Review

The Miracle of Castel Di Sangro: A Tale of Passion and Folly in the Heart of Italy

by Joe McGinnis

"I
retain clear memories of what my life was like before. In many
ways, I suppose it was better. My children respected me. My wife
and I shared numerous interests. I had friends. I enjoyed music. I
read books. That I would grow suddenly obsessed with 'football'
(the term used throughout the world to describe the sport that is
called 'soccer' in America) seemed no more likely than my becoming
an astronaut."
For
celebrated author Joe McGinniss, this surprise obsession acts as
the catalyst for a nine-month adventure that takes him to the
varied climes of Italy as he follows the fate of a minor league
soccer team, its players and management, their families, and the
loyal fans in the remote village of Castel Di Sangro.
In
the previous year this upstart team, consisting of all-but-unknown
players, managed to accomplish a miracle by vaulting into the next
level of the semiprofessional ranks via an astonishing season of
play that surprised the entire soccer world. To sustain the miracle
they need another successful season to remain in "Serie B," the
next-to-top level of ranking in the framework of Italian league
play that rewards success by ascension of the ranks and takes its
toll by dropping to a lower level those teams who are unable to
retain their prosperity. McGinniss puts his life on hold to find
out if a second miracle is possible.
The
village of Castel Di Sangro sits in the middle of the Abruzzo
region of Italy, a land that author Tim Jepson says "could provide
settings for a dozen fairy tales, with its wolves and bears and
sturdy country folk." McGinniss comes to the region green --- with
no friends and no knowledge of the Italian language --- but thanks
to his publisher's generous donation, he holds an open passport for
access to the team.
This
behind-the-scenes view allows McGinniss everything he needs to
weave a near-operatic story of the hopes and dreams of a ragtag
group of athletes and their fans. In a country where a state of
crisis is considered the norm, McGinniss finds that "truth, or even
a truth --- just as with the true flavor of an onion --- was not
typically encountered until at least a few layers had been
removed." Quickly McGinniss discovers that the mysterious
cigar-smoking team owner may have Mafia connections and the coach
is a mountain of a man known ominously as "Bulldozer."
As
the season progresses, McGinniss gets to know the players and their
families as well as the loyal fans of the local team. Soccer is a
passion for the inhabitants of the little villages, and each home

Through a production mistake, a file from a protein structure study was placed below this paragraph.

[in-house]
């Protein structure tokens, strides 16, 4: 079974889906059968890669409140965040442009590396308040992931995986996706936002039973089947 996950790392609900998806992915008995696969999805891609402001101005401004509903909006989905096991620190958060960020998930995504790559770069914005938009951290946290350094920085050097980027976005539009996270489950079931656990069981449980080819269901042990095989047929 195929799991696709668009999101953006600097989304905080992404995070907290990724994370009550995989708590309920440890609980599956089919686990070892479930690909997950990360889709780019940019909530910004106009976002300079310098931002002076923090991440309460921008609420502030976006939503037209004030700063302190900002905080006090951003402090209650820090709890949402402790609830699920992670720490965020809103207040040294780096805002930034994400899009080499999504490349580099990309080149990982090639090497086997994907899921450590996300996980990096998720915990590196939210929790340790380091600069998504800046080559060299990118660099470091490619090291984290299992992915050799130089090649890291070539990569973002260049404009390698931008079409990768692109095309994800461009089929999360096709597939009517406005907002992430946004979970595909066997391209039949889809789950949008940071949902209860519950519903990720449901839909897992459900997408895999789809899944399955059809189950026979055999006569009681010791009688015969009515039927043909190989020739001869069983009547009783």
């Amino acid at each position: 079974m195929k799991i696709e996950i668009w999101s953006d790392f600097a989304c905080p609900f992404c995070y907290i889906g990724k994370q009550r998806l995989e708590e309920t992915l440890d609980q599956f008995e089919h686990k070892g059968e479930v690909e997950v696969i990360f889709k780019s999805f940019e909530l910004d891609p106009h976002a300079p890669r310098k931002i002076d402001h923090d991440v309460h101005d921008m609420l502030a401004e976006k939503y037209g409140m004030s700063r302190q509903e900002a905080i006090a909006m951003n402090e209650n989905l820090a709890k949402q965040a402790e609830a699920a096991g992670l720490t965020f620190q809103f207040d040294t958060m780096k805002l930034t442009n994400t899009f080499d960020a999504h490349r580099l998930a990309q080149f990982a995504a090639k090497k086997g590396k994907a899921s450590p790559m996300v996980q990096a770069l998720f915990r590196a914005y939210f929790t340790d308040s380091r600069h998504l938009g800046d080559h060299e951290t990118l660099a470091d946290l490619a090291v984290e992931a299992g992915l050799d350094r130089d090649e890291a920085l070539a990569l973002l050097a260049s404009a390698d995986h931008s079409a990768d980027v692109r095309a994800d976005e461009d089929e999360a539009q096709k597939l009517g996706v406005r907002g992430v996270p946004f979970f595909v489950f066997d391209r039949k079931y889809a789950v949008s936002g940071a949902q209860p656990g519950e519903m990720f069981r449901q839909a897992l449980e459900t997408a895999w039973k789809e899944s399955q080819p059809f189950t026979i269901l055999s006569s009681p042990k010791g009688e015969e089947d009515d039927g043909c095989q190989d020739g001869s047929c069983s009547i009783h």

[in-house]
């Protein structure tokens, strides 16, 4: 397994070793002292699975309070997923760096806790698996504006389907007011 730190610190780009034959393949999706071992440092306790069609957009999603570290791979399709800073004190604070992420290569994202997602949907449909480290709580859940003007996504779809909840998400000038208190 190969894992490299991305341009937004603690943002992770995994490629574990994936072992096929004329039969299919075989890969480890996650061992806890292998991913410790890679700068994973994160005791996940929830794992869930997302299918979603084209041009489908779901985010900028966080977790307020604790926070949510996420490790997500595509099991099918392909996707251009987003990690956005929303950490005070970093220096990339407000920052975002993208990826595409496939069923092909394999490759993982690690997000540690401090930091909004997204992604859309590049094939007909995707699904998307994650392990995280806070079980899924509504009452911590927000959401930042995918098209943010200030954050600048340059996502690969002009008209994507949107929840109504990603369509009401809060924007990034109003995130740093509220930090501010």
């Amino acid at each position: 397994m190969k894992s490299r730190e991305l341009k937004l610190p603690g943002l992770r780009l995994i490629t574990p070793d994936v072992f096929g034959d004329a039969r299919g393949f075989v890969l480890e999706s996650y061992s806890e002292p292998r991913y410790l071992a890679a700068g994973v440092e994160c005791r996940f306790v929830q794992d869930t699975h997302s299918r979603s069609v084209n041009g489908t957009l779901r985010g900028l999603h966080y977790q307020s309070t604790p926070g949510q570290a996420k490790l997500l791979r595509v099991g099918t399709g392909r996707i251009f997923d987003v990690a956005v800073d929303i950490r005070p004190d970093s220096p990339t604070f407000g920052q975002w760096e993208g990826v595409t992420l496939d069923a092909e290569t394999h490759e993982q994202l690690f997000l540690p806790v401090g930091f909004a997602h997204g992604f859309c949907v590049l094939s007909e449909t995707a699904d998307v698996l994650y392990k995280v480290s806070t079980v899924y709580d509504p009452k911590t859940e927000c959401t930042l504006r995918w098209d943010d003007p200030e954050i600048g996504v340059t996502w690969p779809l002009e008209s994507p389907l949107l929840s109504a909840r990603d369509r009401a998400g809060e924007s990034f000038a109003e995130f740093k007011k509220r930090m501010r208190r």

match is attended by nearly all the residents. McGinniss renders
these villages and cities in wonderful prose as he chronicles his
travels with the team of Castel Di Sangro. In the Mediterranean
village of Genoa, McGinniss notes that "it was those who still
imagined in their veins the salt water of their seagoing forebears,
and the dockworkers who tasted daily the salt of their own honest
sweat, who supported the Genoa team --- the oldest in all of
calcio, having been founded in 1893 by the British sailors who
imported the game to Italy."
Before long, the winds of both fortune and Mother Nature begin
to blow through the dream of another miracle. As spring approaches,
McGinniss's tally reveals "from the original squad of twenty who
had been here when I'd arrived in September, three had been sold to
teams in C1, two were dead, one was in prison, and one was in
critical condition." Yet for all this dismay, the chance for a
hopeful heart was never far away:
"The
gray of a raw dusk settles once again upon this frigid mountain
outpost as the day's relentless rain prepares for its nightly
transformation into treacherous sleet, and the beleaguered and
impoverished inhabitants --- their winter's supply of firewood long
gone --- again face the unyielding choice between burning yet
another piece of furniture for warmth or killing still one more of
their dwindling herd of sheep, in order to provide themselves with
an additional blood-soaked layer of wool to lie beneath as they
pray with frosty breath and ever-diminishing faith that the
morrow's dawn might for the first time since one freakish Sunday in
February bring with it the warmth of the sun... But are they
complaining? Hell no! Because yesterday we beat Reggina,
1-0."
Through the engaging and passionate prose of McGinniss it's
easy to see how sport can become obsession and how a country can
embody the poetic spirit of a writer like Dante, while at the same
time exude the darker force of Machiavellian political and social
machinations. What eventually transpires reads like something out
of a Verdi opera, yet for McGinniss it all comes down to a man, a
ball, and the triumph of the spirit:
"Spectators can cheer, writers can write, bands can play as a
result, but for the wizard the nature of the wizardry lies beyond
the reach of words."

Reviewed by Vern Wiessner on January 22, 2011

The Miracle of Castel Di Sangro: A Tale of Passion and Folly in the Heart of Italy
by Joe McGinnis

  • Publication Date: June 6, 2000
  • Genres: Nonfiction, Travel
  • Paperback: 416 pages
  • Publisher: Broadway
  • ISBN-10: 0767905997
  • ISBN-13: 9780767905992